Friedman’s approach is a more classical approach, the invisible hand of capitalism, which could also be the stockholder view, simply put “The business of business is business…” It is also the Hand-of-Government approach where businesses believe it is the Government’s role to bring in legislation that is to regulate society and its citizens. Businesses view this as “Them” and “Us” and that ‘They” (Government) are responsible and that individuals and organisations then have to comply with them.

    I would like to add that I don’t believe it is up to the business leaders to take this social responsibility on but the company as a whole, starting from the board of directors, who are after all voted on by the stockholders. If social responsibility is lead from the top then managers are able to implement this into the day to day running of the business which in turn becomes part of the company norms.

    I agree with your point that social responsibilities are to promote the interests of society as a whole but to do this I feel we need to look at all stakeholders. Narrow stakeholders are those vital to the organisational accomplishment and existence such as customers and suppliers and wider stakeholders who are able to either influence or be influenced by the business such as local communities.

    R. Edward Freeman’s “A stakeholder theory of the Modern Corporation” is in contrast to Friedman’s approach. Freeman’s viewpoint is that stakeholders are a vital success to a business and therefore all stakeholders should be individually treated in their own right. Suppliers, (narrow stakeholder), are vital to the success of the business for raw materials or product to enable them to sell a good product and at a good price. Customers (narrow stakeholder) buy the product of the firm and receive the benefits of the product but are also the lifeblood of the business bringing them their revenue. Local communities (wider stakeholders) gain benefits such as tax, economic and social contributions from these businesses.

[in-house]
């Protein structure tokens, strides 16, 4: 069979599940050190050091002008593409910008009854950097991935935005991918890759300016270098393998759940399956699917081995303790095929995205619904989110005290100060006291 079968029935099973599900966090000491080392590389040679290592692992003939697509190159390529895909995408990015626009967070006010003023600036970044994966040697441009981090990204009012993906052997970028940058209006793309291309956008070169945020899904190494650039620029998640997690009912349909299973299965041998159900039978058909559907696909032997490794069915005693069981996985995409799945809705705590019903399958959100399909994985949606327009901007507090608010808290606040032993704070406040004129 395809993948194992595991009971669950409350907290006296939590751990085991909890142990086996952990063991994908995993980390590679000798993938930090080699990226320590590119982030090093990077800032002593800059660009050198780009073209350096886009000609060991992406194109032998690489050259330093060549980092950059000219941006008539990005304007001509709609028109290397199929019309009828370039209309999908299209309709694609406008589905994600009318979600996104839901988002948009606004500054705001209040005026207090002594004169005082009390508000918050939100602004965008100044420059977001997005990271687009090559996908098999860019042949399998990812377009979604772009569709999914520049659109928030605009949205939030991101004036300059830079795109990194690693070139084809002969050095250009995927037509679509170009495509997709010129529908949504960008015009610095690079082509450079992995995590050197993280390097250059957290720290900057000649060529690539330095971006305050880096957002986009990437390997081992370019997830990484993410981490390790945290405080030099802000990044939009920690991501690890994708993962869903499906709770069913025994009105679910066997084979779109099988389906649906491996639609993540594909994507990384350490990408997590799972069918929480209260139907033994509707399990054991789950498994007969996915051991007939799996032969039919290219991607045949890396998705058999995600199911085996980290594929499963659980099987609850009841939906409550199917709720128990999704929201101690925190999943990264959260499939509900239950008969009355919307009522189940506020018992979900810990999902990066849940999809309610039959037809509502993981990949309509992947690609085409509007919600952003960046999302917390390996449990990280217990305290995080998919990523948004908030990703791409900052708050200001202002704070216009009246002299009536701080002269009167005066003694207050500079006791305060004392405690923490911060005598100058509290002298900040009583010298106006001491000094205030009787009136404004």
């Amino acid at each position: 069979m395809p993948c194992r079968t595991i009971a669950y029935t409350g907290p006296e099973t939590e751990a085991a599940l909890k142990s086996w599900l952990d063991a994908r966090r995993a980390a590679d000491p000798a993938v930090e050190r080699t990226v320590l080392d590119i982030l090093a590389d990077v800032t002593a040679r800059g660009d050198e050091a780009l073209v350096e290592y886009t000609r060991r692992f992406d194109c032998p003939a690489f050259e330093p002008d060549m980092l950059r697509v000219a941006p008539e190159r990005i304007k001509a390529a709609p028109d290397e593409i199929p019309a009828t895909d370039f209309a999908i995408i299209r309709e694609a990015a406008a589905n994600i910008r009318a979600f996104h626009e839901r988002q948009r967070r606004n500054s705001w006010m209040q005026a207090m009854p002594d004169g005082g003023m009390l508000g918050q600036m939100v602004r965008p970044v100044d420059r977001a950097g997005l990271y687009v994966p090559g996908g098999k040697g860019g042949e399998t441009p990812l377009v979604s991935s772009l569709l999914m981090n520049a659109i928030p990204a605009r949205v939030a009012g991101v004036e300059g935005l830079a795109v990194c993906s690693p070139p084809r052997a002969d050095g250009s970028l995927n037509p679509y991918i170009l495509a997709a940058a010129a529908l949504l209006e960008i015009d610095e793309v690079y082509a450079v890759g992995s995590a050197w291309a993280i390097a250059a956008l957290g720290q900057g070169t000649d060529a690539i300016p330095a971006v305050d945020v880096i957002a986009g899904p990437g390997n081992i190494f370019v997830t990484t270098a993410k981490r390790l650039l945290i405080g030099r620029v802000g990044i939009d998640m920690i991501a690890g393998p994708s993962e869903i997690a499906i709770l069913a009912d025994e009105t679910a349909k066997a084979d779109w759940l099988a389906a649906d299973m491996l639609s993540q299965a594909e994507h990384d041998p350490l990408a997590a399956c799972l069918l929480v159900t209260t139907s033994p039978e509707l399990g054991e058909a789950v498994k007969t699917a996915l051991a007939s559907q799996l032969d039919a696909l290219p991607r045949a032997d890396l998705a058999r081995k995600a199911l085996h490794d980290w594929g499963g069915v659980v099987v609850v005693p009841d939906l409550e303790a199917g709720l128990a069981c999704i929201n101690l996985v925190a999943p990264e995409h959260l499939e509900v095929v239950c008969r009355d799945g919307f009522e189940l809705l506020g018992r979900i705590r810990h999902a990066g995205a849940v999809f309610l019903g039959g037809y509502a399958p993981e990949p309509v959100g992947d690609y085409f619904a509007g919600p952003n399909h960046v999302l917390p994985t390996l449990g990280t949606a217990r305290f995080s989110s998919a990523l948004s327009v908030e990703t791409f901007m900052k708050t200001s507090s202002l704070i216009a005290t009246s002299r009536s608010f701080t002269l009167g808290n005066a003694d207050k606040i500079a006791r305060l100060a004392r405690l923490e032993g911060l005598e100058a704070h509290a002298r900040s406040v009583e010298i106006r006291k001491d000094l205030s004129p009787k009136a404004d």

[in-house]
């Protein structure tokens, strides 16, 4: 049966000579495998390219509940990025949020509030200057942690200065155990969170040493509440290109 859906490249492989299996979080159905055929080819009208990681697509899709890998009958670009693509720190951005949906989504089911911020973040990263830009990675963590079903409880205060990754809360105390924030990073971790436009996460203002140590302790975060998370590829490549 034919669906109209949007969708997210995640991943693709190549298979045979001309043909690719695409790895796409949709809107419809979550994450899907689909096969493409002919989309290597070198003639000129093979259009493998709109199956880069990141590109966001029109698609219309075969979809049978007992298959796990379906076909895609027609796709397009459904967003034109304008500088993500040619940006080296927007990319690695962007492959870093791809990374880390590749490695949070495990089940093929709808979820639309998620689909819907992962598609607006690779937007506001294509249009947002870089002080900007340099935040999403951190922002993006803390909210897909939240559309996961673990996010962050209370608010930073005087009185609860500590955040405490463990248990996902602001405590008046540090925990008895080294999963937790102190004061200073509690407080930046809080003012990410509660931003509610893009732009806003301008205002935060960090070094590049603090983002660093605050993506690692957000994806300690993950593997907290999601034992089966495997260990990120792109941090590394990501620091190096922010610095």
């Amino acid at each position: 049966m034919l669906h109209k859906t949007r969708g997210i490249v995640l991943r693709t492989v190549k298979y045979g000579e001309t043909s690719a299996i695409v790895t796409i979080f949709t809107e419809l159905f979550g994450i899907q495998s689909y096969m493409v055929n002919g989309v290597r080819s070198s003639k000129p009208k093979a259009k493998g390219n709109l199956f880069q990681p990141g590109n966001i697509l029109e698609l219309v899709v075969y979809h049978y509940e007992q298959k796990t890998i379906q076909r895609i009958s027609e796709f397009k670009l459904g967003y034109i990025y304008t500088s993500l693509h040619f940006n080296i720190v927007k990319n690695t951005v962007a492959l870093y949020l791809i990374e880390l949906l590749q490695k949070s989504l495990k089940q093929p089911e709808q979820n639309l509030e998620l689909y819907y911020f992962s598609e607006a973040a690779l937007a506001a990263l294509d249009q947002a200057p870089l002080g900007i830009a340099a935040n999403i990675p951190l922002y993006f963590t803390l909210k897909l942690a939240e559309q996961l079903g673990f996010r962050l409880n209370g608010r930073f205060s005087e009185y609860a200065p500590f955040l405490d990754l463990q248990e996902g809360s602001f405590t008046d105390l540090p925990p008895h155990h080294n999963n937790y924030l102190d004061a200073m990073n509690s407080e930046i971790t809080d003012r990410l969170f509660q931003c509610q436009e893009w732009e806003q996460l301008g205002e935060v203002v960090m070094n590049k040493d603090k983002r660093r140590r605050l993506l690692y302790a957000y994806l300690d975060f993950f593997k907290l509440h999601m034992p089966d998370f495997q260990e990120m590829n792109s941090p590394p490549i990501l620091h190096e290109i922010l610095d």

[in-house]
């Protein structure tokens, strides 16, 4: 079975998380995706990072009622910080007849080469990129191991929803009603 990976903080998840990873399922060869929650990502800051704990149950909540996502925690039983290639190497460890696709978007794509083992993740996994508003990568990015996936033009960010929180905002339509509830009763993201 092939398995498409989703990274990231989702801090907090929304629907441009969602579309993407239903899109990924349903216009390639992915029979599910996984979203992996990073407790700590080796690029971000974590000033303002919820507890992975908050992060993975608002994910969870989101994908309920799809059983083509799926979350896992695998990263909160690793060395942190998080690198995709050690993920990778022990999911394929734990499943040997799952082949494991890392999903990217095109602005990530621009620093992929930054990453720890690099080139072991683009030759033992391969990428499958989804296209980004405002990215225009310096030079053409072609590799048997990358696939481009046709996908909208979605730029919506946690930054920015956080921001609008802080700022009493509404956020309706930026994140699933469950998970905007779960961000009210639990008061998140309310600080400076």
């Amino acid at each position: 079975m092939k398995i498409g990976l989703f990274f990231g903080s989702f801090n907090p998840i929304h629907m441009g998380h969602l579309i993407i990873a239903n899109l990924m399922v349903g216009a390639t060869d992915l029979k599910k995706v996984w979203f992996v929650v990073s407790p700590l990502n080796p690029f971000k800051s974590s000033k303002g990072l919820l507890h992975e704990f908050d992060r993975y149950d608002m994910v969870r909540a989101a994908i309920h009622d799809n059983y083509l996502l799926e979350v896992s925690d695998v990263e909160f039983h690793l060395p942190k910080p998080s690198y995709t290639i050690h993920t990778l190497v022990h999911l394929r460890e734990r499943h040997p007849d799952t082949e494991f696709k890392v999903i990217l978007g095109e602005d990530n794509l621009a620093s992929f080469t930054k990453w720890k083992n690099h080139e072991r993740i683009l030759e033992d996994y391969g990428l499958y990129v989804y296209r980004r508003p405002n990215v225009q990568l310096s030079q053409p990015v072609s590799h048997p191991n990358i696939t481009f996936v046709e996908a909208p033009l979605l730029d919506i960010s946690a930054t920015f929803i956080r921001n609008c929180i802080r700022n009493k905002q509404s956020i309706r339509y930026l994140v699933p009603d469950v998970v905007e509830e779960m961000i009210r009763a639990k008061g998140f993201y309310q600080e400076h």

Freeman’s approach is in line with the Hand-of-Management stakeholder approach; because businesses benefit from society, in return business have a responsibility to pay for part of the cost for improving the society. I would like to acknowledge that this approach is at an extra cost to businesses and in the current global financial crisis with economies worldwide still trying to recover, some businesses just cannot afford to put the money into this long term investment even if they felt they should or wanted to do so. Businesses who are investing long term in social responsibility are including Triple Bottom Line reporting to report to the shareholders and stakeholders how they are doing in this part of their businesses. They also may include this area of their business in their financial and long term strategic planning, as well as building this into their vision and mission statements for the business.

    Freeman’s approach to this means that management would take on a proactive strategy which is actively looking at ways for the business to be socially responsible. Top managers must now try to balance claims from all the different stakeholders of the business which ensures that the health of the business remains strong.